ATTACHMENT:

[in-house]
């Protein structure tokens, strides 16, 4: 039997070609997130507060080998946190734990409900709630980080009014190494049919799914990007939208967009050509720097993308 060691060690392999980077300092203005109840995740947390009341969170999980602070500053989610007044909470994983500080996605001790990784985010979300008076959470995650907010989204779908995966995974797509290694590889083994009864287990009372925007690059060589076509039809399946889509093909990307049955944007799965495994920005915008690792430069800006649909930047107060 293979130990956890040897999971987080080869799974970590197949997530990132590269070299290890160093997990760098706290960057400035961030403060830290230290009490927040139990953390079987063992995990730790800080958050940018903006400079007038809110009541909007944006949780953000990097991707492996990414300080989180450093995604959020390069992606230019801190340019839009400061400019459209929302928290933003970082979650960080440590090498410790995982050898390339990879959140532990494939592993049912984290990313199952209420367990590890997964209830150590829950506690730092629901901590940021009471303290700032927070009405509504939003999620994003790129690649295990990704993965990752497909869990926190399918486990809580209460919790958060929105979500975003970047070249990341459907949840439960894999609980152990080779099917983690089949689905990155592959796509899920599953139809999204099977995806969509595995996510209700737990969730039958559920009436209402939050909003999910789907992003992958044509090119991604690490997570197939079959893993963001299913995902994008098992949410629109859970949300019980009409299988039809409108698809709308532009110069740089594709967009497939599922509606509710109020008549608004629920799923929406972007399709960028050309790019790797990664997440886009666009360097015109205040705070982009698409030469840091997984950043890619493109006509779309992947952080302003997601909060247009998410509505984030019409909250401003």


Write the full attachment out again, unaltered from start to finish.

[in-house]
């Protein structure tokens, strides 16, 4: 039997070609997130507060080998946190734990409900709630980080009014190494049919799914990007939208967009050509720097993308 060691060690392999980077300092203005109840995740947390009341969170999980602070500053989610007044909470994983500080996605001790990784985010979300008076959470995650907010989204779908995966995974797509290694590889083994009864287990009372925007690059060589076509039809399946889509093909990307049955944007799965495994920005915008690792430069800006649909930047107060 293979130990956890040897999971987080080869799974970590197949997530990132590269070299290890160093997990760098706290960057400035961030403060830290230290009490927040139990953390079987063992995990730790800080958050940018903006400079007038809110009541909007944006949780953000990097991707492996990414300080989180450093995604959020390069992606230019801190340019839009400061400019459209929302928290933003970082979650960080440590090498410790995982050898390339990879959140532990494939592993049912984290990313199952209420367990590890997964209830150590829950506690730092629901901590940021009471303290700032927070009405509504939003999620994003790129690649295990990704993965990752497909869990926190399918486990809580209460919790958060929105979500975003970047070249990341459907949840439960894999609980152990080779099917983690089949689905990155592959796509899920599953139809999204099977995806969509595995996510209700737990969730039958559920009436209402939050909003999910789907992003992958044509090119991604690490997570197939079959893993963001299913995902994008098992949410629109859970949300019980009409299988039809409108698809709308532009110069740089594709967009497939599922509606509710109020008549608004629920799923929406972007399709960028050309790019790797990664997440886009666009360097015109205040705070982009698409030469840091997984950043890619493109006509779309992947952080302003997601909060247009998410509505984030019409909250401003």